Neuroscience will provide general rules and formulas to explain what the best game designers have discovered by instinct.

Why do Games Need Neuroscience? or,
The Importance of Having a Theory

The field of game design is maturing. For the past several decades, games have experienced many revolutions, most of which up until recently were driven by technological advances and development of next-generation consoles. This process is still ongoing, but with graphics technology approaching photorealistic levels and the power of computer hardware today able to simulate highly detailed real-world environments, most future game advances will be driven not primarily by technology but mostly by development of new and innovative game mechanics. One of my strong beliefs is that the next major advance in games, and even entertainment in general, will come from the incorporation of neuroscience into game mechanics and player experience design.

Game designers have struggled for many, many years to understand how to produce fun games. There have been many successes and many failures as well. Designers deliver entertainment to their players, and they design games to be fun by instinct, but often cannot fully and precisely explain how they inject fun into games. Many great game designers work by “feel,” playing through their levels over and over again and tweaking the gameplay loops that don’t feel fun to them or that most people would not find fun.

There’s nothing wrong with using intuition as a design approach, but if designers cannot pinpoint what makes a game fun, the effectiveness of game design is compromised and we are then stuck in a more or less primitive stage of development. Game design is seen as an art, not a science. This means that what makes a game fun is not tightly and accurately defined and at least difficult to pass down to new game designers or the next generation in a systematic manner.

These concerns are reflected in the fact that over the past decade, the game industry has become increasingly hit-driven. World of Warcraft chomps up over 60% of MMO market share and the top 20 casual games occupy 75% of the market. This has forced the entire game industry to become conservative and very risk-averse, suppressing innovation and radical design and in so doing, making it difficult for new types of games to flourish.

I believe that the remedy to this problem lies in use of neuroscientific rigor in game design. Games, at their core, are systems that must be learned. According to Raph Koster (one of the MMO gods), games are “rule-based systems / simulations that facilitate and encourage a user to explore and learn the properties of their possibility space through the use of feedback mechanisms.” If your game isn’t quickly learnable, players will get frustrated and it will fail. It’s natural, then, that the origin of learning, the brain, should not only be taken into consideration, but regarded as a guiding light when designing learning-based systems like games, even purely entertainment-based games.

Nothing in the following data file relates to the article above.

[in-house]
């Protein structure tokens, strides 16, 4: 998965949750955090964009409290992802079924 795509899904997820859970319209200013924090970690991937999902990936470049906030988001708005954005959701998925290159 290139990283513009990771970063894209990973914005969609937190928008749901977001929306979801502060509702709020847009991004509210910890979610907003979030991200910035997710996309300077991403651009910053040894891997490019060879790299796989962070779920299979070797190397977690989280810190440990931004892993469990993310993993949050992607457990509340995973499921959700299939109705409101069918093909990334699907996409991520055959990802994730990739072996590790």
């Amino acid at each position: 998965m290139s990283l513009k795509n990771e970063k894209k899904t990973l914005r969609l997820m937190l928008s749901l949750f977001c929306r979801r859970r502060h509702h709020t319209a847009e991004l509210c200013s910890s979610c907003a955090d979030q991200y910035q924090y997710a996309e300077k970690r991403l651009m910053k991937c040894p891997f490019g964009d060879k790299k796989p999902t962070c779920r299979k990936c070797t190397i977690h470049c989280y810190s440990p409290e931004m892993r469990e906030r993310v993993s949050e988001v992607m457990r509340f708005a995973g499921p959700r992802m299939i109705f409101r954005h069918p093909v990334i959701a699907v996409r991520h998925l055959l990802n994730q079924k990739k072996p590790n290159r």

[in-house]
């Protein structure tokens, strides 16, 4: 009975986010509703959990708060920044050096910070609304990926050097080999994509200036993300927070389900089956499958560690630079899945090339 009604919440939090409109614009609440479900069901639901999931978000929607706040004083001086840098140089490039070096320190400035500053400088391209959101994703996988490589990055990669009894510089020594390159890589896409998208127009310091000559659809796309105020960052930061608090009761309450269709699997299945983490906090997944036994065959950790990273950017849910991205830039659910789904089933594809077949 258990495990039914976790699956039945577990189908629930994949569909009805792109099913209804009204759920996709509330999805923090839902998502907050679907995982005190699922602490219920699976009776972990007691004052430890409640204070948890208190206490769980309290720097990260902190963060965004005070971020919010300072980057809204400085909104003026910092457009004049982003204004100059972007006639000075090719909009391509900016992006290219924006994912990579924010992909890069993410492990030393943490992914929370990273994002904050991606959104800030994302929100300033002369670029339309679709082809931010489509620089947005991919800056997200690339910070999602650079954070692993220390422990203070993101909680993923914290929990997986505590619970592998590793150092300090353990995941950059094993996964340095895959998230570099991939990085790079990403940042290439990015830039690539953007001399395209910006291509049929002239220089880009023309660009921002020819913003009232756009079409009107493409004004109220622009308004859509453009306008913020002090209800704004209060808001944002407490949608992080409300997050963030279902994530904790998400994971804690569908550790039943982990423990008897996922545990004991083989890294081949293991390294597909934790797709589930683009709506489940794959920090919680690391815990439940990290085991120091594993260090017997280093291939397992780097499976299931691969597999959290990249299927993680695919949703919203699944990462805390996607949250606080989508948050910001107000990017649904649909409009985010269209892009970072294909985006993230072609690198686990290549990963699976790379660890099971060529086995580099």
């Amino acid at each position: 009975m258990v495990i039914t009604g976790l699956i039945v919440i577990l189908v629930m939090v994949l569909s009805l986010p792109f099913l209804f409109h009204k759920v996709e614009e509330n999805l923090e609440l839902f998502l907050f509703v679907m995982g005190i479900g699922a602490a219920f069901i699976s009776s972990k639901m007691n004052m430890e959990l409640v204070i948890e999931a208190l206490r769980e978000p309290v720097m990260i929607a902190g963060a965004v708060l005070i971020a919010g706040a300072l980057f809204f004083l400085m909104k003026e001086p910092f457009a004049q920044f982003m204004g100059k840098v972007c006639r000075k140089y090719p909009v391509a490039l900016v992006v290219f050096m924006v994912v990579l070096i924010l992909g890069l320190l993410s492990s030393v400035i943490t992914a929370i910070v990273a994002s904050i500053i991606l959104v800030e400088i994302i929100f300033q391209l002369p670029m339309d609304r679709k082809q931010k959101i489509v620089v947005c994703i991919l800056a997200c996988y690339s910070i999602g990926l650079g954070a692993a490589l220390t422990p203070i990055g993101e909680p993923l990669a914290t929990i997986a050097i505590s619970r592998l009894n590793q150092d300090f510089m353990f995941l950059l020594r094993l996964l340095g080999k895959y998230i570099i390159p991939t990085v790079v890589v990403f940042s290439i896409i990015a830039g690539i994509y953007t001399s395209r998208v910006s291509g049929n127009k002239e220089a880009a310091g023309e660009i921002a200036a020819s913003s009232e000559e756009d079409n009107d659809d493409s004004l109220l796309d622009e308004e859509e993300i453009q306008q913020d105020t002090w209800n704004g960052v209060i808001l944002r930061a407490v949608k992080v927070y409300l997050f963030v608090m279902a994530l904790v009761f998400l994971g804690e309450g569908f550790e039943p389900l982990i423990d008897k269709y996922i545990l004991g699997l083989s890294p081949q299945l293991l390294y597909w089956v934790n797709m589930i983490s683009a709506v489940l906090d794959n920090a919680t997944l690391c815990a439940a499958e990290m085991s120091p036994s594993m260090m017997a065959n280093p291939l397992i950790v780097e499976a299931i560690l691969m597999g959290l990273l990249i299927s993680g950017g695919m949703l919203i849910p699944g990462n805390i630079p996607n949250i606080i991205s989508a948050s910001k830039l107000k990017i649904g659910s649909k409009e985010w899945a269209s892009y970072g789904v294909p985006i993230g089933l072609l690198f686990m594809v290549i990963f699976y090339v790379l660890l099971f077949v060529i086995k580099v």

First of all, neuroscience can be used to study and understand the elusive concept of fun. Design of reward systems and schedules and understanding of player pleasure and motivations must obviously be based on how the brain works. As has been widely reported, World of Warcraft’s variable ratio reward schedule essentially hijacks the reward systems of the brain to keep players playing forever. There are many other ways to generate fun that have yet to be described in a scientific manner.

Secondly, neuroscience will provide general rules and formulas to explain what the best game designers have discovered by instinct. We need to improve the current “hit-or-miss through intuition and observation” attitude upon which many game are based and attempt to create the Holy Grail – a Neuroscience Theory of Fun. Finding these neuroscientific patterns in the world to explain how to make games fun to learn and play will drive the whole industry forward.

In a more broadly applicable sense, I firmly believe in the importance of Having a Theory. Understanding the patterns of behavior and design principles for success will provide a road map for greater achievements in the future. These aforementioned principles apply essentially to any industry, any business, and in fact, any single human being. If you collect and organize your experiences into a theory or an organizing philosophy or structure, you’ll be able to teach more effectively, spread the knowledge, and reproduce and expand your successes. 

Malcolm Gladwell said in his New York Times interview, “People are experience-rich and theory-poor… people who are busy doing things don’t have opportunities to collect and organize their experiences and make sense of them.” In that same spirit, neuroscience will change the whole game for the game industry and allow creation of a “neuroscientific theory of fun” that can be accurately and precisely applied in the future.

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